After the decline of sugar production, the estate reinvented itself and in 1966 became the first commercial stud farm in Jamaica. To date, this is still an active component of the family business now run by Alec Henderson and his wife.
We continued our tour on the rest of the estate which included the ruins of the sugar works mill and overseer's cottage. Since "a picture is worth a thousand words" please view the slide show below for more details:
Blog post by Latoya Gail. Photos by Latoya Gail and David Keeling. Photo captions and edits by Lena Rose.
Our Georgian Heritage
Read Part I here. Read Part II here
All members of our human family deserve equal measures of dignity and
respect, after which, is then maintained or forfeited by an individual’s own
actions. The key word here is: “RESPECT” - a word that conjures consideration or thoughtfulness of others, and includes emotions such as: empathy and understanding. Had this idea been practiced more often, we all might have had a better coexistence with each other and a more peaceful world; whereas, the lack of it promotes unrelenting incivility and global turmoil.
People of conscience have moral obligation to speak out against any form of
inhumanity, past and present, because societies are not destroyed by the
strength of a few but rather by the spineless indifference of the masses. But
there are those of us who refuse to even turn the pages of a book; we tend to
rely on the sanitized versions of a history that was written by the perpetrators themselves and spoon-fed to us in school. We mindlessly absorb everything by rote and, consequently, most of us are sadly lacking in this respect. Many of us are having great difficulties overcoming years of bad indoctrination and misinformation, or simply don’t have the stomach to deal with some of the disconcerting facts of history; while, naturally, those who benefited from these past misdeeds have no problems with the status quo.
The inconvenient truth is that our state of ignorance is not the result of a lack of information, but rather, apathy. History is more than time and place. It allows us to “think critically” about the greatest question humanity has ever asked: WHY? And one can finish the question any way one wants.
From my perspective as a Jamaican who happens to be a Humanist, I can
understand the lack of interest that some people are exhibiting where things of this period of history is concerned. I too have no desire to lionize these
Georgians, nor to glorify a period of such gross avariciousness and moral
indifference, that such evil atrocities could so willfully be devised to cause
so much anguish and desolation to so many of our fellow-human beings for the purpose of creating their own selfish grandeur.
Nevertheless, I propose that, as we do the immorality of imperialism and
the barbarity of piracy, which eventually waned to facilitate the more lucrative agrarian brutal slave/master’s way of life, we should also recognize and appreciate the significance of preserving the memory of this colonial epoch and all its salient remnants as an indelible part of our past, and a decisive and influential component of our nation’s evolution. History should be accepted for what it is; not what we would like it to be.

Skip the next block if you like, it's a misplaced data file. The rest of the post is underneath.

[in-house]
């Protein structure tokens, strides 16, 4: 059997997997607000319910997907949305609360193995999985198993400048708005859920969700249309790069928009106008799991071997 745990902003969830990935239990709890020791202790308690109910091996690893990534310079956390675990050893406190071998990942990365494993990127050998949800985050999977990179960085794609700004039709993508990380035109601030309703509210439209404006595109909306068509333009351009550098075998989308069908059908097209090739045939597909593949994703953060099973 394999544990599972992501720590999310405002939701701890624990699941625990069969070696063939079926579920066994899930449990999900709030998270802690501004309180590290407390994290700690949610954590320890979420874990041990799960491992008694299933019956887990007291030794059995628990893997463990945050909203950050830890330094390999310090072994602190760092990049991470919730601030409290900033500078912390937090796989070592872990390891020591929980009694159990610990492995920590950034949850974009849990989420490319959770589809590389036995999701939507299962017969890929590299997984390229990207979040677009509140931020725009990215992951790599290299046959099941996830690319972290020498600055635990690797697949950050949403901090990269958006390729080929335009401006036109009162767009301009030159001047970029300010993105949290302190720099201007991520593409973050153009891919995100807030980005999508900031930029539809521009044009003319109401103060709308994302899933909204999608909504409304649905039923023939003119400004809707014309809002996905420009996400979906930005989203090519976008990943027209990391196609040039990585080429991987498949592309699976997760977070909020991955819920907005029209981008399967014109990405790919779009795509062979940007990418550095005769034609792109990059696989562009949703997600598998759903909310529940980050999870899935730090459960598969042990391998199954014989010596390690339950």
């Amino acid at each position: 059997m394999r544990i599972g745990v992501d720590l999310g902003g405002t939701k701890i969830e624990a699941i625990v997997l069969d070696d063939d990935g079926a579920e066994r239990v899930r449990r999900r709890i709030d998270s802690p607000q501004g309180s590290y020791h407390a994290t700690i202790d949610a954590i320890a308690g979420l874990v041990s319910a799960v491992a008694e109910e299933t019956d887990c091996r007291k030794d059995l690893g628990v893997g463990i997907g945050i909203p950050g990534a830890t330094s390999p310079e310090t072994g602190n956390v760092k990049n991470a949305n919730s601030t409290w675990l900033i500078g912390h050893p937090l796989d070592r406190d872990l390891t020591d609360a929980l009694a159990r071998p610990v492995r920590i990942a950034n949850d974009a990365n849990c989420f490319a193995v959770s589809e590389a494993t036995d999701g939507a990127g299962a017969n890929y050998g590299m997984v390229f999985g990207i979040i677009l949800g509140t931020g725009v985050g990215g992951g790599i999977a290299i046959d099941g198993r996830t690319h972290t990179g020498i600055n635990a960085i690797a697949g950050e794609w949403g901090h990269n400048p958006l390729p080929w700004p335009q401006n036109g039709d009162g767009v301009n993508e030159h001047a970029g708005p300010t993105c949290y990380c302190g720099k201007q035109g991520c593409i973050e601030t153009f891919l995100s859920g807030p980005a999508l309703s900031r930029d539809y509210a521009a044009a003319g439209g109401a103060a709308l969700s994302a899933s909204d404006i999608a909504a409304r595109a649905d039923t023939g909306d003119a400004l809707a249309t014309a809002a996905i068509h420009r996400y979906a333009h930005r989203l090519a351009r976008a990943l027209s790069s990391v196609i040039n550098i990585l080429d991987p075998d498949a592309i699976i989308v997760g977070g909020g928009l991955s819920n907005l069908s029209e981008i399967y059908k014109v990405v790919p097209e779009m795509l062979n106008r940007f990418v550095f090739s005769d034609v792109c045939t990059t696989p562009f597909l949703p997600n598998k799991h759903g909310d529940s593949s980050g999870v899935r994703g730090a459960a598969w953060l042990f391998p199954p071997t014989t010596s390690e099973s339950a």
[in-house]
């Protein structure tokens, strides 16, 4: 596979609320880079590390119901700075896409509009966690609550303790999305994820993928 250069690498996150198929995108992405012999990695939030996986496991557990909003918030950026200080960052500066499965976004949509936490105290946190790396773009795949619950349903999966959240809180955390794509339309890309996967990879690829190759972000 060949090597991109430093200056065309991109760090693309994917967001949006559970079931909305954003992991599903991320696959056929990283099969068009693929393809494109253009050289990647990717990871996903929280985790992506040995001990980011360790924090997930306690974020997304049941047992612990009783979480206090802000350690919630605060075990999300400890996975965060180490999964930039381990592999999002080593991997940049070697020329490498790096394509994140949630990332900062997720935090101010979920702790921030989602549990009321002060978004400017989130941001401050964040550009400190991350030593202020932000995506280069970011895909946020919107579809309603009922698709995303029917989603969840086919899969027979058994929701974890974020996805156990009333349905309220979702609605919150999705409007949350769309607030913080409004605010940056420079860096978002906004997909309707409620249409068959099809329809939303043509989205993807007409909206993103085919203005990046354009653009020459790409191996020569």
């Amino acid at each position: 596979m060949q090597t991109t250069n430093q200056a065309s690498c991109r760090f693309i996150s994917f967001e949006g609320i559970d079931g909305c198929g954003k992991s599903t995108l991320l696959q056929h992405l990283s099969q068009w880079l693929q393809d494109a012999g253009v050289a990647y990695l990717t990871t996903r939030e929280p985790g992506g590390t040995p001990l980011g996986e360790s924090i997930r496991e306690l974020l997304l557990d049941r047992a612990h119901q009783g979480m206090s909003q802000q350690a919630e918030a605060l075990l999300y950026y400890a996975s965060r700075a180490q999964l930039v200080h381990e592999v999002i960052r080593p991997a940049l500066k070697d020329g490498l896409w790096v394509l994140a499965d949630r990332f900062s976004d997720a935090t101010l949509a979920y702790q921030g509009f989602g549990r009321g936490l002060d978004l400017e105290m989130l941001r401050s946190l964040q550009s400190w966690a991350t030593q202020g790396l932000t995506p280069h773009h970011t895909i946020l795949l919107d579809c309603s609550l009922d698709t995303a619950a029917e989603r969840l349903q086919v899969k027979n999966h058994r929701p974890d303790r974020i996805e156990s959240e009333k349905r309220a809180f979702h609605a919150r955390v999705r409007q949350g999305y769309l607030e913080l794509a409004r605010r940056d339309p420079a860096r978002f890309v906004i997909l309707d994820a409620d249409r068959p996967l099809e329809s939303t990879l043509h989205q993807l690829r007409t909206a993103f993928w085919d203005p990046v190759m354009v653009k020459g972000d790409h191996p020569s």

The Georgian Society of Jamaica mission statement is as follows:
"We are committed to the preservation, restoration and maintenance of
Jamaica's historic buildings, monuments, artifacts, works of art, furniture and fixtures particularly those belonging to the Georgian Period (1720 - 1850) to causing where possible legislation to be enacted, rescinded or altered to enable those things to be accomplished and to stimulate interest in and promoting our appreciation of the value of Jamaica's heritage."
As a member of the St James branch; I can honestly say that the committee
of this organization, under the enthusiastic direction of our president: Mrs.
Trina Delisser; is genuinely dedicated to this project, because we consider it
incumbent on ourselves to do all that is possible to hold on to all tangible
material manifestations of this momentous past, which is intricately woven into the fabric of our history.
Among our varied endeavors are: informative organized trips, walk-a-bouts
and a variety of cultural events that are specifically structured to raise funds
and awareness. This also includes an annual Georgian ball which is held in a
great house estate in order to dramatically revive the period; complete with
17th to18th century inspired costumes, music, dances that are appropriate to the sensibilities that were unique to our island, in an effort to give today’s
generation a visual glimpse of what was once a part of our eclectic Jamaican
All vestiges of our past, however imperfect, serve as vital evidences of how we as a nation became the way we are, and therefore ought to be embraced as “legacy,” and an integral part of our rich Jamaican heritage.
I invite you to share your thoughts by clicking on "add comment" below the Tweet button at the end of this post. If you are new to this blog please
Guest Blogger, Nerissa Braimbridge is a Jamaican born; former business woman,
who was awarded Woman of the Year, 1975, in the new business idea field, by the Multi-Occupational Society of Manhattan, NYC. Named International Woman of the Year, 1995/96 - in recognition of her services to the business world, by IBC, Cambridge, England, and listed in the 6th edition of Personalities of America - for Services in Arts and Communications by ABI, USA. Mrs. Braimbridge is world traveled, and World Cultures and Humanities are her passion and interests. She may be contacted via email.
** Note: The views expressed by all of our guest bloggers are personal and do not necessarily reflect the views of the Georgian Society of Jamaica